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Frequently Asked Questions

I have been getting more questions recently about breast cancer screening and dense breasts. Why?


The California legislature recently passed a law (SB 1538) requiring that women who have screening mammograms be informed if they have dense breast tissue. Specifically, women who have dense breast tissue will receive the following statement in writing as part of their mammogram result:


"Your mammogram shows that your breast tissue is dense. Dense breast tissue is common and is not abnormal. However, dense breast tissue can make it harder to evaluate the results of your mammogram and may also be associated with an increased risk of breast cancer.

This information about the results of your mammogram is given to you to raise your awareness and to inform your conversations with your doctor. Together, you can decide which screening options are right for you. A report of your results was sent to your physician."

Why is this new? I thought that mammogram results always included information about density.


Radiologists have routinely reported the breast density as part of their interpretation for years, which is in the report sent to the patient's physician or available on an electronic medical database. However, up until now, it has not been a part of the standard letter that women receive when their mammogram is negative.

How common is it to have dense breasts?


Breast density is essentially the ratio of fat to fibroglandular tissue in the breast. Radiologists characterize each mammogram into one of four levels of overall density. Based on population studies, and listed in order of least dense to most dense, the frequency distribution of these categories is approximately: almost entirely fatty - 10%; scattered areas of fibroglandular density - 40%; heterogeneously dense - 40%; and extremely dense - 10%. All women who fall into the latter two categories (heterogeneously dense and extremely dense) will be informed that they have dense breasts under the law. Therefore, approximately 50% of women will fall into these two categories and be told that they have dense breasts. Currently, the determination of density by radiologists is a qualitative, visual assessment. Evolving technologies may provide more objective and quantitative density assessment in the future.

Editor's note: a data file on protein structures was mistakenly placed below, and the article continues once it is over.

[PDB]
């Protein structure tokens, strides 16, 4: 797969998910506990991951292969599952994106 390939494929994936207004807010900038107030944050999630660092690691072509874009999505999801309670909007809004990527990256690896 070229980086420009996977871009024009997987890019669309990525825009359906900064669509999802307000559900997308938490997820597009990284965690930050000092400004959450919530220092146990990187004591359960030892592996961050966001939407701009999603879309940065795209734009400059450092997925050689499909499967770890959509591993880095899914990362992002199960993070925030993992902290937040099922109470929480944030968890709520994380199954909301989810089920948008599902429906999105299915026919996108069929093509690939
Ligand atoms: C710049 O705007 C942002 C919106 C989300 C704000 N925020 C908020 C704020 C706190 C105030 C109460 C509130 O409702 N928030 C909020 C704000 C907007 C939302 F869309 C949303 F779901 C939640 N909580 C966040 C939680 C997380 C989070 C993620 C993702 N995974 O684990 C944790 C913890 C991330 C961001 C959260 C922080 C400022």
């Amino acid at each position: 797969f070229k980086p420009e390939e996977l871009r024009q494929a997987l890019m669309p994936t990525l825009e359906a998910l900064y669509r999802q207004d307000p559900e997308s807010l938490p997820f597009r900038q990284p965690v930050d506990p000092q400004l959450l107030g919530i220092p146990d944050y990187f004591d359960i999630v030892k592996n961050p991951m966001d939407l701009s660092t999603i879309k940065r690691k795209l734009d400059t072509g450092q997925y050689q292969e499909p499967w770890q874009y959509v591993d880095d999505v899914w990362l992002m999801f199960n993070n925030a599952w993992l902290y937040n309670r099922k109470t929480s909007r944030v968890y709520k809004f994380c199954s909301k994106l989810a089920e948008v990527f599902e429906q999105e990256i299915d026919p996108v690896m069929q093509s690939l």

What is the significance of mammographic breast density?


There are two primary implications of mammographic breast density. One implication is the effect on mammographic sensitivity (i.e., the test's ability to identify a clinically-occult malignancy) - this concept is known as masking. The second implication is the increase in breast cancer risk imparted by dense breasts. Both these implications are described below. Overall, the potential masking effect of breast density is likely of greater import than the minor increase in breast cancer risk.

How common is it to have dense breasts?


Breast density is essentially the ratio of fat to fibroglandular tissue in the breast. Radiologists characterize each mammogram into one of four levels of overall density. Based on population studies, and listed in order of least dense to most dense, the frequency distribution of these categories is approximately: almost entirely fatty - 10%; scattered areas of fibroglandular density - 40%; heterogeneously dense - 40%; and extremely dense - 10%. All women who fall into the latter two categories (heterogeneously dense and extremely dense) will be informed that they have dense breasts under the law. Therefore, approximately 50% of women will fall into these two categories and be told that they have dense breasts. Currently, the determination of density by radiologists is a qualitative, visual assessment. Evolving technologies may provide more objective and quantitative density assessment in the future.

What is masking and how frequently does breast density mask the visibility of non-palpable cancer at screening mammography?


Masking occurs when surrounding breast tissue obscures a cancer. The cancer is thus indiscernible mammographically, limiting the sensitivity of the screening test. While masking is not a substantial problem in patients with non-dense breasts, mammographic sensitivity is diminished by up to 10-20% in dense breasts. This is a major contributor to the drive for an additional screening modality to be used in conjunction with mammography. MRI has been demonstrated to be a useful screening tool in patients at very high risk for breast cancer. Ultrasound and tomosynthesis are also being studied as potential supplemental screening modalities, with current results suggesting some increase in cancer detection using both modalities, but increased false positives for ultrasound compared to decreased false positives for tomosynthesis.

Should my patients who receive this letter and have dense breasts continue to get mammograms?